Monday, May 11, 2020

Are We Back To This Again?

Tablet Magazine has a new 2,500 word essay comparing the antisemitic dangers of Black Nationalism to that of White Supremacy.

Is it novel? No. It's the same basic set of arguments about Black antisemitism everyone in the Jewish community has heard (and heard, and heard) approximately infinity times since 2015. It contributes absolutely nothing new to the topic. Misty-eyed reminiscence on (now more than a half-century old) Jewish contributions to the Civil Rights movement? Check. Cherry-picked anecdotes of a few hateful college lectures decades in the past? Check. Earnest equivalence between these lectures and Tiki Marchers in Charlottesville? Check. The only thing surprising about it is that Liel Leibovitz wasn't the author.

Is it timely? No. There's no effort to provide any serious topical hook; there's nothing in the news cycle that appears to have prompted it. It comes effectively out of nowhere. At least when I wrote about Tony Martin (a) it was prompted by a personal experience and (b) he hadn't been dead for seven years. This feels like someone just really missed the good old days where one could publish a "Black antisemitism -- the new threat to the Jews!" column every week. Some people miss the normalcy of going to the gym; some miss the normalcy of obsessing over Black antisemitism. To-may-to to-mah-to.

Is it good? No. It is absolutely possible to write a good piece about Black antisemitism. Adam Serwer had a great one in The Atlantic. And I'd be fascinated to hear Michael Twitty more fully speak on the dynamic he encountered here, if he were so inclined. But the hallmark of a bad piece on Black antisemitism is when it acts as if Black antisemitism drives the broader antisemitic environment Jews face on a global level. The shoals to avoid are very similar to those if one writes on "Jewish Racism" (and indeed, on my desk I have a book titled Black Anti-Semitism and Jewish Racism). Are there important things to say on the subject? Yes, absolutely. But there's a huge difference between noting that there are Jews who are racist and writing as if Jewish racism drives contemporary racism (in the U.S. or globally) on a level that is at par with or exceeds White supremacy. The latter is what crosses into antisemitic territory.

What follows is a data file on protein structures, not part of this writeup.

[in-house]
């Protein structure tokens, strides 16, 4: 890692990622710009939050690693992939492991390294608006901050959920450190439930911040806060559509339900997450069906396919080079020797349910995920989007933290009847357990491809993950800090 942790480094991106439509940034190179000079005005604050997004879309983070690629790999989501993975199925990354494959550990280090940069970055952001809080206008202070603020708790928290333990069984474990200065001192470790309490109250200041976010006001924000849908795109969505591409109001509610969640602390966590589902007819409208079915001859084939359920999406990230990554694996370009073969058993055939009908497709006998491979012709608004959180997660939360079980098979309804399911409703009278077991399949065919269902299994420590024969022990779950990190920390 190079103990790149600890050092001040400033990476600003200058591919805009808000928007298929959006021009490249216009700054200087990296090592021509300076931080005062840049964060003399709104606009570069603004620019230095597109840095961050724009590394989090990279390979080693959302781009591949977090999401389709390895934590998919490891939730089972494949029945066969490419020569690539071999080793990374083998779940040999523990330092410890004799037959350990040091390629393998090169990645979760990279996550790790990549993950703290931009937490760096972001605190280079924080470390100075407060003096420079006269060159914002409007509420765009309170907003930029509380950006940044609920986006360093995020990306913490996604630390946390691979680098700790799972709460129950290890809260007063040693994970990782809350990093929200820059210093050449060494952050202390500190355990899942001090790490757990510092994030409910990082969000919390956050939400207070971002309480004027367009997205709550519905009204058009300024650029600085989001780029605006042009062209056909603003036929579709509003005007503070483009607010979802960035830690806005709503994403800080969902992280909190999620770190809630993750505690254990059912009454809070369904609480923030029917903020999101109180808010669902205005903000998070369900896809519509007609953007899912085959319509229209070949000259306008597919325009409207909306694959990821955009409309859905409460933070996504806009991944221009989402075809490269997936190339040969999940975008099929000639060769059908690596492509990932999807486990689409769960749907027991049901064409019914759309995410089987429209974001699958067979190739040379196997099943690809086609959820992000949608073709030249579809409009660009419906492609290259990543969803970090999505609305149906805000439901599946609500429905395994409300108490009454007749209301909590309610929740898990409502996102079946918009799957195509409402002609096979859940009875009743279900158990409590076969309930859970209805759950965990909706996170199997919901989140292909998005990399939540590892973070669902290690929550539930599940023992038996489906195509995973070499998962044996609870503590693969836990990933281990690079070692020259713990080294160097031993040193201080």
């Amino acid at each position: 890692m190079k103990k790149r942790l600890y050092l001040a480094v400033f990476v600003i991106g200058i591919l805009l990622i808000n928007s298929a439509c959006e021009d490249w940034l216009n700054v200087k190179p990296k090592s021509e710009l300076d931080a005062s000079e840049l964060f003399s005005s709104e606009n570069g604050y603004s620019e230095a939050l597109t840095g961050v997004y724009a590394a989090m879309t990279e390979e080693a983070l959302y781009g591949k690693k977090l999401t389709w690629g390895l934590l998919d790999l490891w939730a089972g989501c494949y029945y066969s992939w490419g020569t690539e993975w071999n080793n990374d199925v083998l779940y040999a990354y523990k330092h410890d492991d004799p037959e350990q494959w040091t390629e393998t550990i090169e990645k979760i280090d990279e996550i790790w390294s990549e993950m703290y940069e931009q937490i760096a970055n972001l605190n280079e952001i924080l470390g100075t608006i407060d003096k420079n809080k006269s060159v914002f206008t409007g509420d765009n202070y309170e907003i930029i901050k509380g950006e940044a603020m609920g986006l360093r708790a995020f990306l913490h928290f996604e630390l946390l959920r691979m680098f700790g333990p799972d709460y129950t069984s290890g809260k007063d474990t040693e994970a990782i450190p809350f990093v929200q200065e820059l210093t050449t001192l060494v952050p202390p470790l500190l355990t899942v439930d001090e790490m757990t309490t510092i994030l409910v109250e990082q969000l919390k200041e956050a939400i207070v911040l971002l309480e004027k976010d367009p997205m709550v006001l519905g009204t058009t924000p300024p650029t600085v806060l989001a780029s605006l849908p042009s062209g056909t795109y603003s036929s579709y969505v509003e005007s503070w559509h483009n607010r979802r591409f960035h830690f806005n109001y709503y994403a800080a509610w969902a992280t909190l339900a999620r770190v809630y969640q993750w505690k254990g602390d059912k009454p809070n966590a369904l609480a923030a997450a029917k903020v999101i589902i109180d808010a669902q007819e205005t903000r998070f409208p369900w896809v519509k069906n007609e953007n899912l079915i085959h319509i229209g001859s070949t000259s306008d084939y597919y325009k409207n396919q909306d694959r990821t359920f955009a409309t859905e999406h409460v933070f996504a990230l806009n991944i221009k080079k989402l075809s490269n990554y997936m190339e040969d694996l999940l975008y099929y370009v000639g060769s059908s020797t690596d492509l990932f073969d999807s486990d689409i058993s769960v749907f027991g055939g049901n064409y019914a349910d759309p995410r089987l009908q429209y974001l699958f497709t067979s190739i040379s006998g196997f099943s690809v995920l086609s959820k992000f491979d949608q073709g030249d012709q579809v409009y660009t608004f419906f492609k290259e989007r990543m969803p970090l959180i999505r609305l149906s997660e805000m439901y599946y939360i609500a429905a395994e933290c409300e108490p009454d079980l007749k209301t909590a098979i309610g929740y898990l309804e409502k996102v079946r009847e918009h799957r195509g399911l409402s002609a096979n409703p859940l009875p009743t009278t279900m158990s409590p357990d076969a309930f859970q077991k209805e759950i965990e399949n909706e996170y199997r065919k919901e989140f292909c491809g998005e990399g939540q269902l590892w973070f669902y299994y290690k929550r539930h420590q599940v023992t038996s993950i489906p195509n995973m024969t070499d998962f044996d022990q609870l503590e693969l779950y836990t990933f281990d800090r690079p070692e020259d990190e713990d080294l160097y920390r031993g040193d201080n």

And indeed, ironically this is often exactly the sin that exemplifies how some Black nationalists cross into antisemitic territory -- they present Jews as at the center of or guiding the practice of racism in America. The problem isn't that there aren't Jews who are racist, the problem is presenting that iteration of racism in a fashion wholly out of proportion to its actually tangible impact. Yet that lesson somehow is lost when running yet another "Black antisemitism is just as central as White supremacy" column.

How does an essay like this get published? It's not that it's the worst thing Tablet has ever run (my podium for that event would probably include Anna Breslaw's "Nazis were right: Some of us are Jewhsit", Alexander Zubatov's defense of the "Cultural Marxism" slur, and this Leibovitz classic), but it is one of the more pointless. It's not original, it's not timely, it's not prompted by anything, it's just -- there. Gratuitously stirring up trouble for no reason other than it can.

No comments: